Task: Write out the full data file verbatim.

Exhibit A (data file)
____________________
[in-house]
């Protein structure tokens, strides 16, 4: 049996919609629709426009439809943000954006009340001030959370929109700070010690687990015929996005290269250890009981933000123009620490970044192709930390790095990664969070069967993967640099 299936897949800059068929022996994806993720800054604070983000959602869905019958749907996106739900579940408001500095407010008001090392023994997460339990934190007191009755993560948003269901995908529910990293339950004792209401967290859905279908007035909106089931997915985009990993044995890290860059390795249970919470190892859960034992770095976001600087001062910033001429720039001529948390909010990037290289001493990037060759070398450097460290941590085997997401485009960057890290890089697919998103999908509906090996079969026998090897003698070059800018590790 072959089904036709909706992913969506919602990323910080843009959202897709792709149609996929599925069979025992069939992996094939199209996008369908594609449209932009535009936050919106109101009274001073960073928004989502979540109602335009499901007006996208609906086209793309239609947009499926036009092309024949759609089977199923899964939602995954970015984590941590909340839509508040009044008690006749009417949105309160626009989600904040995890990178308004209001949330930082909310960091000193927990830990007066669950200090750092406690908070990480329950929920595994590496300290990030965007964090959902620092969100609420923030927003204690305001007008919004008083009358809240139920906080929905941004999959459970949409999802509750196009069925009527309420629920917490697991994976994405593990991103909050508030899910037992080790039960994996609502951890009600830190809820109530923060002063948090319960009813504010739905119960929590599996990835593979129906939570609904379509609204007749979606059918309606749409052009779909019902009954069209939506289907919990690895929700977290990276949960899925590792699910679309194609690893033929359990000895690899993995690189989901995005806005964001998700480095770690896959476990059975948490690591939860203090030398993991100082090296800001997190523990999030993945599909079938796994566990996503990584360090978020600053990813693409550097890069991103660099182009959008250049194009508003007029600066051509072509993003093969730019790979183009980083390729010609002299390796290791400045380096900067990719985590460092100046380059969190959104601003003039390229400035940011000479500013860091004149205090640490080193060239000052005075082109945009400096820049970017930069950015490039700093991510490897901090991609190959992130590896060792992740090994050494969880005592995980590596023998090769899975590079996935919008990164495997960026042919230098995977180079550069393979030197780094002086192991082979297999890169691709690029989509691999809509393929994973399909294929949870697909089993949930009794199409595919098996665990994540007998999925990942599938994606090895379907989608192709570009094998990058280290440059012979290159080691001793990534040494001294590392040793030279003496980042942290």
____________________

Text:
[in-house]
């Protein structure tokens, strides 16, 4: 049996919609629709426009439809943000954006009340001030959370929109700070010690687990015929996005290269250890009981933000123009620490970044192709930390790095990664969070069967993967640099 299936897949800059068929022996994806993720800054604070983000959602869905019958749907996106739900579940408001500095407010008001090392023994997460339990934190007191009755993560948003269901995908529910990293339950004792209401967290859905279908007035909106089931997915985009990993044995890290860059390795249970919470190892859960034992770095976001600087001062910033001429720039001529948390909010990037290289001493990037060759070398450097460290941590085997997401485009960057890290890089697919998103999908509906090996079969026998090897003698070059800018590790 072959089904036709909706992913969506919602990323910080843009959202897709792709149609996929599925069979025992069939992996094939199209996008369908594609449209932009535009936050919106109101009274001073960073928004989502979540109602335009499901007006996208609906086209793309239609947009499926036009092309024949759609089977199923899964939602995954970015984590941590909340839509508040009044008690006749009417949105309160626009989600904040995890990178308004209001949330930082909310960091000193927990830990007066669950200090750092406690908070990480329950929920595994590496300290990030965007964090959902620092969100609420923030927003204690305001007008919004008083009358809240139920906080929905941004999959459970949409999802509750196009069925009527309420629920917490697991994976994405593990991103909050508030899910037992080790039960994996609502951890009600830190809820109530923060002063948090319960009813504010739905119960929590599996990835593979129906939570609904379509609204007749979606059918309606749409052009779909019902009954069209939506289907919990690895929700977290990276949960899925590792699910679309194609690893033929359990000895690899993995690189989901995005806005964001998700480095770690896959476990059975948490690591939860203090030398993991100082090296800001997190523990999030993945599909079938796994566990996503990584360090978020600053990813693409550097890069991103660099182009959008250049194009508003007029600066051509072509993003093969730019790979183009980083390729010609002299390796290791400045380096900067990719985590460092100046380059969190959104601003003039390229400035940011000479500013860091004149205090640490080193060239000052005075082109945009400096820049970017930069950015490039700093991510490897901090991609190959992130590896060792992740090994050494969880005592995980590596023998090769899975590079996935919008990164495997960026042919230098995977180079550069393979030197780094002086192991082979297999890169691709690029989509691999809509393929994973399909294929949870697909089993949930009794199409595919098996665990994540007998999925990942599938994606090895379907989608192709570009094998990058280290440059012979290159080691001793990534040494001294590392040793030279003496980042942290």